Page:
As part of ongoing efforts to increase home ownership, there will be a “large-scale regional pilot” of Right to Buy for housing association tenants.
There was welcome news for many taxpayers in the form of an increase to the personal allowance. This will rise from its current level of £11,000 to £11,500 from April 2017. And Mr Hammond said that the Government remained committed to raising it still further (to £12,500) by the end of this Parliament.
Meanwhile, the 40p rate will increase to £50,000 over the course of the same period.
As regards National Insurance (NI), from next April the employee and employer thresholds will be aligned at £157 a week.
There was good news for the nation’s motorists, with the announcement that the Treasury would be cancelling the proposed rise in fuel duty for the seventh year running. On average this is calculated to save car drivers £130 a year and van drivers £350.
However, insurance premium tax will rise to 12 per cent (up from 10 per cent) which some have suggested is likely to wipe out any savings arising from the crackdown on fraudulent whiplash claims.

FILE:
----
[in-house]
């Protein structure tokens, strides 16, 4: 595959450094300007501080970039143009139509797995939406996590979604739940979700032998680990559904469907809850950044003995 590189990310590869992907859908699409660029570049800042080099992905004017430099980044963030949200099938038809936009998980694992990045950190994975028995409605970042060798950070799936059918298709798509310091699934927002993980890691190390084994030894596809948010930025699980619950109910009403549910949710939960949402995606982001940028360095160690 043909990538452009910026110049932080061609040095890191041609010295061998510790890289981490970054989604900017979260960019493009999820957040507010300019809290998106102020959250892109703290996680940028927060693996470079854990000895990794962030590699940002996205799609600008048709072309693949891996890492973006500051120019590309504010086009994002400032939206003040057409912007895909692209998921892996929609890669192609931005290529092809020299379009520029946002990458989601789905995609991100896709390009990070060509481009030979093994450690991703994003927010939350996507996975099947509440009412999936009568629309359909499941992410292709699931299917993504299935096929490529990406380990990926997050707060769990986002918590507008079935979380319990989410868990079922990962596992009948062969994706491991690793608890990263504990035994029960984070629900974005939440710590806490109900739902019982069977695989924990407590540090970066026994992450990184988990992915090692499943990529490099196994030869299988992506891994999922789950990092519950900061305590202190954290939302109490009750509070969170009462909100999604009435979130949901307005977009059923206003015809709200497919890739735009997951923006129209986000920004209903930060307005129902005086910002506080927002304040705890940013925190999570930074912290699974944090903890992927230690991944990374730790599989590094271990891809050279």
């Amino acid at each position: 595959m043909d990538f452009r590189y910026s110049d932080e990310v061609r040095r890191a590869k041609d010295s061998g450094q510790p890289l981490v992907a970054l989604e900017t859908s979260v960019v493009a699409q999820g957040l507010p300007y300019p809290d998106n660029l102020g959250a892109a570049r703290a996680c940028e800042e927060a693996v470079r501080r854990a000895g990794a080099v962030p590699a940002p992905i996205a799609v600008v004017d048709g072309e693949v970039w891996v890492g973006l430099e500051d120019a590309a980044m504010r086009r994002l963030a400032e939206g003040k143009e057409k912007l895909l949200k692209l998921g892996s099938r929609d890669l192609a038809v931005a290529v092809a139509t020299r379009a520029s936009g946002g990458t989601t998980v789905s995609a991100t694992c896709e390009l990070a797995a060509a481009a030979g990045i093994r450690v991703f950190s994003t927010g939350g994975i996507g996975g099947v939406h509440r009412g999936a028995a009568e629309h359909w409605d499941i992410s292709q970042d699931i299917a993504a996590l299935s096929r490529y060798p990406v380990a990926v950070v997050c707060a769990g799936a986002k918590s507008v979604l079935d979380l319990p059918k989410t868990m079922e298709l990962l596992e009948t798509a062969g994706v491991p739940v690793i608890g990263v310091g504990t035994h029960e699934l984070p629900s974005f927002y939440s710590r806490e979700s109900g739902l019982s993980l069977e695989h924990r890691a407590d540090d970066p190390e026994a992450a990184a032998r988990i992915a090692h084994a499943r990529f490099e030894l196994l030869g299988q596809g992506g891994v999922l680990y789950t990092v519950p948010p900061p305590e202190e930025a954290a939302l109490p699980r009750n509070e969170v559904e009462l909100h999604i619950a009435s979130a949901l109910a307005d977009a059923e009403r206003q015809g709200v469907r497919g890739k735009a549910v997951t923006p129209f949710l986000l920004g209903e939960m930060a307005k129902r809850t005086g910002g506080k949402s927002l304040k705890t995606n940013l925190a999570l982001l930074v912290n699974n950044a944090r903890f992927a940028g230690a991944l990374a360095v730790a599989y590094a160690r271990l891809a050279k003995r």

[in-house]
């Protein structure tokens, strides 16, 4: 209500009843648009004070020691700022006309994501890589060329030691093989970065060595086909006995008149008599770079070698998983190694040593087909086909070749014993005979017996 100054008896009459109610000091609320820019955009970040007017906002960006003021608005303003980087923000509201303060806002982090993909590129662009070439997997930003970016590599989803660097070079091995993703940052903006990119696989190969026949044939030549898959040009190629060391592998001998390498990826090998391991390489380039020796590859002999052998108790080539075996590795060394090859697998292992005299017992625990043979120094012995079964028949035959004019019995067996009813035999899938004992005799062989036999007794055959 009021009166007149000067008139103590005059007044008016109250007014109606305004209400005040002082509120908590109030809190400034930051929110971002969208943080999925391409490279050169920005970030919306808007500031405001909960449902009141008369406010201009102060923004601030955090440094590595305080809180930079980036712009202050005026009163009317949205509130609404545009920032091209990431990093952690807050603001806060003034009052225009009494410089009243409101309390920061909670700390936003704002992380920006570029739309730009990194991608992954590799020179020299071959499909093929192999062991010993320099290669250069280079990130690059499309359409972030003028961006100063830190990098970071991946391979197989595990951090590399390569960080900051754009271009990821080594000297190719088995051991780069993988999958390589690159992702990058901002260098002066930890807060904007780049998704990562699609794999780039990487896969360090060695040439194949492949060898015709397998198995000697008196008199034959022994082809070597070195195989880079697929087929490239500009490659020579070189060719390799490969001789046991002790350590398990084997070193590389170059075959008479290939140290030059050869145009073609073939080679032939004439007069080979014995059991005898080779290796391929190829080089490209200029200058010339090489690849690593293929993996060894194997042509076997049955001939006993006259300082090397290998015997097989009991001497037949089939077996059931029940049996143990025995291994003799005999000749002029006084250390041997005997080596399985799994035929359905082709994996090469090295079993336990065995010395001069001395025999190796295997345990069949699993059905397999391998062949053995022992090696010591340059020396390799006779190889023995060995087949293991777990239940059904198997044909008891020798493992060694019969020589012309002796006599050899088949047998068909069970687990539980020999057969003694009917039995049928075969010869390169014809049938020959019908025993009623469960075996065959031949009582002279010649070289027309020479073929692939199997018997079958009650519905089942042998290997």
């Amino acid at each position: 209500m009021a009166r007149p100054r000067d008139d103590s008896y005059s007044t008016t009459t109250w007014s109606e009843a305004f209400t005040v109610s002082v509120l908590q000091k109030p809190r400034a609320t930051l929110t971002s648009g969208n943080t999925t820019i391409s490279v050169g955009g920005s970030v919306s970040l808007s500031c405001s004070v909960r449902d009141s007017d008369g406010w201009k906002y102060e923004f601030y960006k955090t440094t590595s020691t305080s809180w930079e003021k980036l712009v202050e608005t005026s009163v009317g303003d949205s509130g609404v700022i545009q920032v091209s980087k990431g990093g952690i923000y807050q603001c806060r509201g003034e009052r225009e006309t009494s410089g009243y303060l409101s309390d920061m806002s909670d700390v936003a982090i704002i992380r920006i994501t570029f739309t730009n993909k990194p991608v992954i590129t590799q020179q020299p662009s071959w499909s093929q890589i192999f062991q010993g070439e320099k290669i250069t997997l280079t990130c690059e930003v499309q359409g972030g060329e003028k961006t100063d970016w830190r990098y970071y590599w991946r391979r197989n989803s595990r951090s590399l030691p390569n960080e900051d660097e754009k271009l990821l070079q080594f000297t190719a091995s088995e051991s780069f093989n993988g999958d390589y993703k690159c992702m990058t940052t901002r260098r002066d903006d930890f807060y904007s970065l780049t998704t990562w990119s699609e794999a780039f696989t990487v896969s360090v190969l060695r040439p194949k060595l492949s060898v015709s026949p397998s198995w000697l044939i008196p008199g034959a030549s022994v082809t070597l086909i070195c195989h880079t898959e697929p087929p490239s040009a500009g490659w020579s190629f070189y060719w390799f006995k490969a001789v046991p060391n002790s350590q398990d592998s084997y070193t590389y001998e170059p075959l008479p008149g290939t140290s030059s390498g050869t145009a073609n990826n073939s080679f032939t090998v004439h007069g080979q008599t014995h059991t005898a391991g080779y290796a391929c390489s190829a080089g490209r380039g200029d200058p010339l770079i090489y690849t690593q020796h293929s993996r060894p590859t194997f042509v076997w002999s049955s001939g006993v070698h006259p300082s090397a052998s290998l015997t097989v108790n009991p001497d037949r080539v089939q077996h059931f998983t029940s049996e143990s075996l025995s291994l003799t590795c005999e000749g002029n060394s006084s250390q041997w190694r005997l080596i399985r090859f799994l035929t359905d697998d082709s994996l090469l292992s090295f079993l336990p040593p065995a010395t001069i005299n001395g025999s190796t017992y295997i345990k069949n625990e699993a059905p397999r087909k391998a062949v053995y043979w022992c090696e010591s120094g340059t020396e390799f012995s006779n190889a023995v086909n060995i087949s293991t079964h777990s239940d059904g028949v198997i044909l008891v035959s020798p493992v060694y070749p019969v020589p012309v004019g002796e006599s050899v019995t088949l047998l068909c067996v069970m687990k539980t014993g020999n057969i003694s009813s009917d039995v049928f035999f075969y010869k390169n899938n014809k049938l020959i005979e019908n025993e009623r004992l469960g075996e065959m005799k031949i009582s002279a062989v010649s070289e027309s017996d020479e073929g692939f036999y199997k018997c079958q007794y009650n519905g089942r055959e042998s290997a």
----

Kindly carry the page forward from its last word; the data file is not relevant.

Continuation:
Tax savings relating to salary sacrifice and benefits in kind are also to come to an end, although exceptions will be made for pensions, childcare, cycling and ultra-low emission vehicles.
Pensions and savings
There were comparatively few announcements on pensions, although Mr Hammond did confirm that the Government would usher in a ban on pension cold-calling.
The Chancellor said that the Government was also committed to helping the nation’s savers and set out plans for a three-year investment bond, offering a 2.2 per cent interest rate on deposits of up to £3,000.
Tax evasion, avoidance and aggressive tax planning